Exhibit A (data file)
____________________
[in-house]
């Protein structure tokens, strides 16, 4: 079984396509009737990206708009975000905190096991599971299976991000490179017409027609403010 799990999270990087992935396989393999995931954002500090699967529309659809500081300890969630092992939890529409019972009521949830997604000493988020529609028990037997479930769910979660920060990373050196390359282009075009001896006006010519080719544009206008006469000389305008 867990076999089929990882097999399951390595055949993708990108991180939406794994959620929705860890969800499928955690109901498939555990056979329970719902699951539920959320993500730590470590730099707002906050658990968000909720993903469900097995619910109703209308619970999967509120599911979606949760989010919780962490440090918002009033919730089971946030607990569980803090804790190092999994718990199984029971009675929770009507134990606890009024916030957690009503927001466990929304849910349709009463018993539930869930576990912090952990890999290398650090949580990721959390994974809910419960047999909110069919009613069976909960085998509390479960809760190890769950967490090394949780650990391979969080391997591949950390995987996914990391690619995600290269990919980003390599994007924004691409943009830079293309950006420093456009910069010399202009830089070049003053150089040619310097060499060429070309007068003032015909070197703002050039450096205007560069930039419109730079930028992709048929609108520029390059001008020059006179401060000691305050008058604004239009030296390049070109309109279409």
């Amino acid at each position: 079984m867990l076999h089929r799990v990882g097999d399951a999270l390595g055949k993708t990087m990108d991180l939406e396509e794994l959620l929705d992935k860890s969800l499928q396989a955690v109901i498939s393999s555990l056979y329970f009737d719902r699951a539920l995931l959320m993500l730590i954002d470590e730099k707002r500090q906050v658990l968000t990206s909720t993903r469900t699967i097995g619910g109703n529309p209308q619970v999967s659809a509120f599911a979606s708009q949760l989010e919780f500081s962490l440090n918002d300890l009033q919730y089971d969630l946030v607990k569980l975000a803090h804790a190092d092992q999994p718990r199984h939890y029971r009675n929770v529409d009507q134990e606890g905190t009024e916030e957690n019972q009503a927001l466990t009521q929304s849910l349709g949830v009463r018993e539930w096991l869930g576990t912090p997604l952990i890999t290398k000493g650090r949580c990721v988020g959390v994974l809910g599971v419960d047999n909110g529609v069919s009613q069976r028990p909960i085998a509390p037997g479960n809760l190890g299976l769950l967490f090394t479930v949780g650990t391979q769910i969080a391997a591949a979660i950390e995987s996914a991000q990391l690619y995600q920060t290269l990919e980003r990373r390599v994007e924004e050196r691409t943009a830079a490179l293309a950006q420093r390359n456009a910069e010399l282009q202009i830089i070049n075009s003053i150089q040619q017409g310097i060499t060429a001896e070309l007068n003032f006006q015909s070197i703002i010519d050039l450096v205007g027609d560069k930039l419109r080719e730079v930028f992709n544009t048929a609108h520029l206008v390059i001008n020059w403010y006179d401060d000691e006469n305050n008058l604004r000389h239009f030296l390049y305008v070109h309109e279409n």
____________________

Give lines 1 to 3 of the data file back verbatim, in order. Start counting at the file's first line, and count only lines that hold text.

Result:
[in-house]
């Protein structure tokens, strides 16, 4: 079984396509009737990206708009975000905190096991599971299976991000490179017409027609403010 799990999270990087992935396989393999995931954002500090699967529309659809500081300890969630092992939890529409019972009521949830997604000493988020529609028990037997479930769910979660920060990373050196390359282009075009001896006006010519080719544009206008006469000389305008 867990076999089929990882097999399951390595055949993708990108991180939406794994959620929705860890969800499928955690109901498939555990056979329970719902699951539920959320993500730590470590730099707002906050658990968000909720993903469900097995619910109703209308619970999967509120599911979606949760989010919780962490440090918002009033919730089971946030607990569980803090804790190092999994718990199984029971009675929770009507134990606890009024916030957690009503927001466990929304849910349709009463018993539930869930576990912090952990890999290398650090949580990721959390994974809910419960047999909110069919009613069976909960085998509390479960809760190890769950967490090394949780650990391979969080391997591949950390995987996914990391690619995600290269990919980003390599994007924004691409943009830079293309950006420093456009910069010399202009830089070049003053150089040619310097060499060429070309007068003032015909070197703002050039450096205007560069930039419109730079930028992709048929609108520029390059001008020059006179401060000691305050008058604004239009030296390049070109309109279409």
């Amino acid at each position: 079984m867990l076999h089929r799990v990882g097999d399951a999270l390595g055949k993708t990087m990108d991180l939406e396509e794994l959620l929705d992935k860890s969800l499928q396989a955690v109901i498939s393999s555990l056979y329970f009737d719902r699951a539920l995931l959320m993500l730590i954002d470590e730099k707002r500090q906050v658990l968000t990206s909720t993903r469900t699967i097995g619910g109703n529309p209308q619970v999967s659809a509120f599911a979606s708009q949760l989010e919780f500081s962490l440090n918002d300890l009033q919730y089971d969630l946030v607990k569980l975000a803090h804790a190092d092992q999994p718990r199984h939890y029971r009675n929770v529409d009507q134990e606890g905190t009024e916030e957690n019972q009503a927001l466990t009521q929304s849910l349709g949830v009463r018993e539930w096991l869930g576990t912090p997604l952990i890999t290398k000493g650090r949580c990721v988020g959390v994974l809910g599971v419960d047999n909110g529609v069919s009613q069976r028990p909960i085998a509390p037997g479960n809760l190890g299976l769950l967490f090394t479930v949780g650990t391979q769910i969080a391997a591949a979660i950390e995987s996914a991000q990391l690619y995600q920060t290269l990919e980003r990373r390599v994007e924004e050196r691409t943009a830079a490179l293309a950006q420093r390359n456009a910069e010399l282009q202009i830089i070049n075009s003053i150089q040619q017409g310097i060499t060429a001896e070309l007068n003032f006006q015909s070197i703002i010519d050039l450096v205007g027609d560069k930039l419109r080719e730079v930028f992709n544009t048929a609108h520029l206008v390059i001008n020059w403010y006179d401060d000691e006469n305050n008058l604004r000389h239009f030296l390049y305008v070109h309109e279409n």